Law enforcement authorities in New Delhi will file charges on Monday in the Coinsecure hack case. Coinsecure was a large cryptocurrency exchange allegedly wallet-hacked back in April of this year. It turns out to be an international crime, one spread over half a dozen exchanges.
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India Cops Will File Charges Monday in Coinsecure Hack Case
“We contacted some of the exchange firms from where the bitcoins were routed,” officer Anyesh Roy explained. “Initially, they didn’t give a response, but now we are in the process of getting the information through mutual legal assistance treaty.”
Nearly half a year ago, a large crypto exchange in India, Coinsecure, announced its offline wallet had been emptied, apparently hacked. Over 400 bitcoin were stolen, then carrying a value of some Rs 20 crore, which is $2,773,800 in USD at today’s prices. “It was later found that the private keys — password kept by the company and stored offline — were leaked online leading to the hack,” the Times claims.
The seemingly international character of the crime led India authorities to seek cooperation with Interpol in an effort to track down the stolen bitcoin. It did appear coins were located in other exchanges, as Mr. Roy noted.
An Inside Job?
“Mutual legal assistance treaties are agreements between two or more countries for sharing of information. It is primarily used to request and obtain evidence for criminal investigations and prosecutions,” the Times of India detailed. Five, as yet unnamed, crypto exchanges were found to be holding stolen bitcoin.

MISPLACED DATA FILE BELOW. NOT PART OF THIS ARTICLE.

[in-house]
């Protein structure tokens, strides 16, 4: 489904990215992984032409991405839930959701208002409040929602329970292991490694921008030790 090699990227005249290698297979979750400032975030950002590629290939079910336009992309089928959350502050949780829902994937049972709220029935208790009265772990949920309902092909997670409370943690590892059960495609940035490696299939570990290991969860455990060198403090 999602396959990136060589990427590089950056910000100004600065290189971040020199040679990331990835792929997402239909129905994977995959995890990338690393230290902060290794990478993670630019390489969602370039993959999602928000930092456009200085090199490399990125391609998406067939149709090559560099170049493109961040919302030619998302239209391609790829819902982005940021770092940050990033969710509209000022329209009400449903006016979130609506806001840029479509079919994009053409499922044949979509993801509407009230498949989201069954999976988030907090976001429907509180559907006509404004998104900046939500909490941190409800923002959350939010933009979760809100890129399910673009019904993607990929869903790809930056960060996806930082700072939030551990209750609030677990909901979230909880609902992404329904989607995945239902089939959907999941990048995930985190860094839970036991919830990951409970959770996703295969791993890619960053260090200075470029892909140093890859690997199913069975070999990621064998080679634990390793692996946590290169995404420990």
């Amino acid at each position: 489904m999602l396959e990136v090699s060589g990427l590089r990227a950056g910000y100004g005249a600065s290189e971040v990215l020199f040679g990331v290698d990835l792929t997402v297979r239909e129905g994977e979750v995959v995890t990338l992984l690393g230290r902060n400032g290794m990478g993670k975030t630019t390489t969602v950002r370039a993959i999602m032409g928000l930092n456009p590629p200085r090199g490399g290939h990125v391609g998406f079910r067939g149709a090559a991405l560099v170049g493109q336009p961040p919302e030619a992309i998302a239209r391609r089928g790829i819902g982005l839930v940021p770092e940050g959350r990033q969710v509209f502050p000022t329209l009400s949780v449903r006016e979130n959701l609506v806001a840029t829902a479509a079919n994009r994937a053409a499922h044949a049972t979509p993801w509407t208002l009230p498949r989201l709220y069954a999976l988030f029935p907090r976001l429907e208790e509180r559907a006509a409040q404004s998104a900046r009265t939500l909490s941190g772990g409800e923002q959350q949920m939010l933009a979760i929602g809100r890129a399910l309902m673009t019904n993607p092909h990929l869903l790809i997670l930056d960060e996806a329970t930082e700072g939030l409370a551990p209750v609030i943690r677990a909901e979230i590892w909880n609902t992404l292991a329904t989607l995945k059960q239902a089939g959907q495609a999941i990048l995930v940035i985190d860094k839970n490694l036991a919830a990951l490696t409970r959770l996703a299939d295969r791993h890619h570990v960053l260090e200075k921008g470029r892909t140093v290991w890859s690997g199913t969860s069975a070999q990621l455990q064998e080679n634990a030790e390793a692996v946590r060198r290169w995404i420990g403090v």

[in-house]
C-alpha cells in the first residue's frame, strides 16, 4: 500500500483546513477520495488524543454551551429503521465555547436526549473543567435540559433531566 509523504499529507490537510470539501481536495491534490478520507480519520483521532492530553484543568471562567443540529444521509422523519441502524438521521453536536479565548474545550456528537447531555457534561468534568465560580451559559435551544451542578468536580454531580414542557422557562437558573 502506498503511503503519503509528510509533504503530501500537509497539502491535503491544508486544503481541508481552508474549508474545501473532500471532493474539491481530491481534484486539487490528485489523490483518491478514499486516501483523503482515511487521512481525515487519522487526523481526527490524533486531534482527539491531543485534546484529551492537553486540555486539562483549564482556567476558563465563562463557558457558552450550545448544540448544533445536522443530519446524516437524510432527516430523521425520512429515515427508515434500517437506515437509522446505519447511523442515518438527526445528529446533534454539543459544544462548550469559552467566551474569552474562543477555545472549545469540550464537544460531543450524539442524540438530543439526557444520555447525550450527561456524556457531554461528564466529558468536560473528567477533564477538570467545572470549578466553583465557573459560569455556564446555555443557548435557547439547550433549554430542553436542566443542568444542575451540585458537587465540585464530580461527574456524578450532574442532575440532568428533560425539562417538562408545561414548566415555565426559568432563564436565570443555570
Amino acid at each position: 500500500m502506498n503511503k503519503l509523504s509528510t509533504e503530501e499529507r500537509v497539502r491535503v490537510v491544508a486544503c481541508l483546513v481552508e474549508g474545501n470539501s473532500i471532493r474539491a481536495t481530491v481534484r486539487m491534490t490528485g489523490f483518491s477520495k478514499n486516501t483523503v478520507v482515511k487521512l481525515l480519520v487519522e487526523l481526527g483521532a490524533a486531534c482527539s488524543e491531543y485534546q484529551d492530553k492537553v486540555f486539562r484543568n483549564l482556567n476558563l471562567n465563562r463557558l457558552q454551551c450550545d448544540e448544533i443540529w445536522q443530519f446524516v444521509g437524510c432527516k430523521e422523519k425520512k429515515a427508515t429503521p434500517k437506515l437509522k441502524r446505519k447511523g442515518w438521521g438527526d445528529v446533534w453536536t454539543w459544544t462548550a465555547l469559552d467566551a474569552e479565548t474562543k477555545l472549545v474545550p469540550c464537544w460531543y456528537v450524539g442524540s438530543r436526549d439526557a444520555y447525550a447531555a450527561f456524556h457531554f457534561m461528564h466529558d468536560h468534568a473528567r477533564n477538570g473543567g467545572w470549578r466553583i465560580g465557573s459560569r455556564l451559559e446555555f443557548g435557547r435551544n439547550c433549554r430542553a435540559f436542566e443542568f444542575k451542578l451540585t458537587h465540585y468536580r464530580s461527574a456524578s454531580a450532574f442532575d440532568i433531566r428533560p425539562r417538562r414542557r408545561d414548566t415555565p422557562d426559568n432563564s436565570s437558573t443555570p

These pages reported back at the time how the exchange’s CEO openly accused its security officer of the crime. “‘On April 9th,’ Mr. Kaira continued, ‘we were informed by our CSO […] that 438.318 were stolen from our company’s bitcoin wallet due to some attack. As the private keys were kept with Dr. Amitabh Saxena, we feel that he is making a false story to divert our attention and he might have a role to play in this entire incident.’” Dr. Saxena was later arrested. It is unclear if he will be named in Monday’s formal charges.
In between arrests and Monday’s charges, Coinsecure began processing victim refunds summer of this year. As we explained, “We are happy to inform you that we have started the process of compensating our customers in Indian rupees, ex gratia, for the loss of their bitcoins in the attack that occurred on April 9, 2018. Please note that the last date for submitting claims to us along with all appropriate documents is June 30, 2018 — We will not entertain any claims received after June 30, 2018, and we shall have no liability towards any users who try to submit claims after the said date.” The Times suggests some $2M has been returned.
What do you think about India’s authorities pressing charges against suspects stemming from the $2.7 million Coinsecure hack? Let us know what you think about this subject in the comment section below.
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Author: C. Edward Kelso
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